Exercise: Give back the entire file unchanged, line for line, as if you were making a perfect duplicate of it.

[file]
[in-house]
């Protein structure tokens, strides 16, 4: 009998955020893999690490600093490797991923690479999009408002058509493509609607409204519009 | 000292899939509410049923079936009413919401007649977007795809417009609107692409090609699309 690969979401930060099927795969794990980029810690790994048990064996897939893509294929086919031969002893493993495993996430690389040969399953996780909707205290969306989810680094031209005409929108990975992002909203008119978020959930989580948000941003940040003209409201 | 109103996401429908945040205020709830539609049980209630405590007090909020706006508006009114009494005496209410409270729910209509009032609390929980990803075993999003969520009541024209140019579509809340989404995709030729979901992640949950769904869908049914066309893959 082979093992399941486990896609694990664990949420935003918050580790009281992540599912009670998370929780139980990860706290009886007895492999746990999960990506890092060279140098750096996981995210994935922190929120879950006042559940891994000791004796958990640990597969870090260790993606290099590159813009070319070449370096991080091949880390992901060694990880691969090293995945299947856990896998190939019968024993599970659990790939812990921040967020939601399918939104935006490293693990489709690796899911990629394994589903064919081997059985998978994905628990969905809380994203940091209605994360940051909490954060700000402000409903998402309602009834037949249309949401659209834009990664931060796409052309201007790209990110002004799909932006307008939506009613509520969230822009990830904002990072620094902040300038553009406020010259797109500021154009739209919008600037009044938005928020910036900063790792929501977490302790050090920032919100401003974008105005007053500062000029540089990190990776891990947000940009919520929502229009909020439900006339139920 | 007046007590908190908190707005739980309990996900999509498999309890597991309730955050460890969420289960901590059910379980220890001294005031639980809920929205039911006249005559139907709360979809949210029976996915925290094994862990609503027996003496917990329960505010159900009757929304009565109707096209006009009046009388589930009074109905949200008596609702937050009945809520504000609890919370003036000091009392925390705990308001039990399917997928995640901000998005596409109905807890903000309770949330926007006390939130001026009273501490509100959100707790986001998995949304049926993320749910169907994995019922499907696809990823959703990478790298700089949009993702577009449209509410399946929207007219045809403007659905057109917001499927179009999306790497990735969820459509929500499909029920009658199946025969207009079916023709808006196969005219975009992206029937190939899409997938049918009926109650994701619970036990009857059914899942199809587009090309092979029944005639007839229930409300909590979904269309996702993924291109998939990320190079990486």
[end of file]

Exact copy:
[in-house]
């Protein structure tokens, strides 16, 4: 009998955020893999690490600093490797991923690479999009408002058509493509609607409204519009 | 000292899939509410049923079936009413919401007649977007795809417009609107692409090609699309 690969979401930060099927795969794990980029810690790994048990064996897939893509294929086919031969002893493993495993996430690389040969399953996780909707205290969306989810680094031209005409929108990975992002909203008119978020959930989580948000941003940040003209409201 | 109103996401429908945040205020709830539609049980209630405590007090909020706006508006009114009494005496209410409270729910209509009032609390929980990803075993999003969520009541024209140019579509809340989404995709030729979901992640949950769904869908049914066309893959 082979093992399941486990896609694990664990949420935003918050580790009281992540599912009670998370929780139980990860706290009886007895492999746990999960990506890092060279140098750096996981995210994935922190929120879950006042559940891994000791004796958990640990597969870090260790993606290099590159813009070319070449370096991080091949880390992901060694990880691969090293995945299947856990896998190939019968024993599970659990790939812990921040967020939601399918939104935006490293693990489709690796899911990629394994589903064919081997059985998978994905628990969905809380994203940091209605994360940051909490954060700000402000409903998402309602009834037949249309949401659209834009990664931060796409052309201007790209990110002004799909932006307008939506009613509520969230822009990830904002990072620094902040300038553009406020010259797109500021154009739209919008600037009044938005928020910036900063790792929501977490302790050090920032919100401003974008105005007053500062000029540089990190990776891990947000940009919520929502229009909020439900006339139920 | 007046007590908190908190707005739980309990996900999509498999309890597991309730955050460890969420289960901590059910379980220890001294005031639980809920929205039911006249005559139907709360979809949210029976996915925290094994862990609503027996003496917990329960505010159900009757929304009565109707096209006009009046009388589930009074109905949200008596609702937050009945809520504000609890919370003036000091009392925390705990308001039990399917997928995640901000998005596409109905807890903000309770949330926007006390939130001026009273501490509100959100707790986001998995949304049926993320749910169907994995019922499907696809990823959703990478790298700089949009993702577009449209509410399946929207007219045809403007659905057109917001499927179009999306790497990735969820459509929500499909029920009658199946025969207009079916023709808006196969005219975009992206029937190939899409997938049918009926109650994701619970036990009857059914899942199809587009090309092979029944005639007839229930409300909590979904269309996702993924291109998939990320190079990486």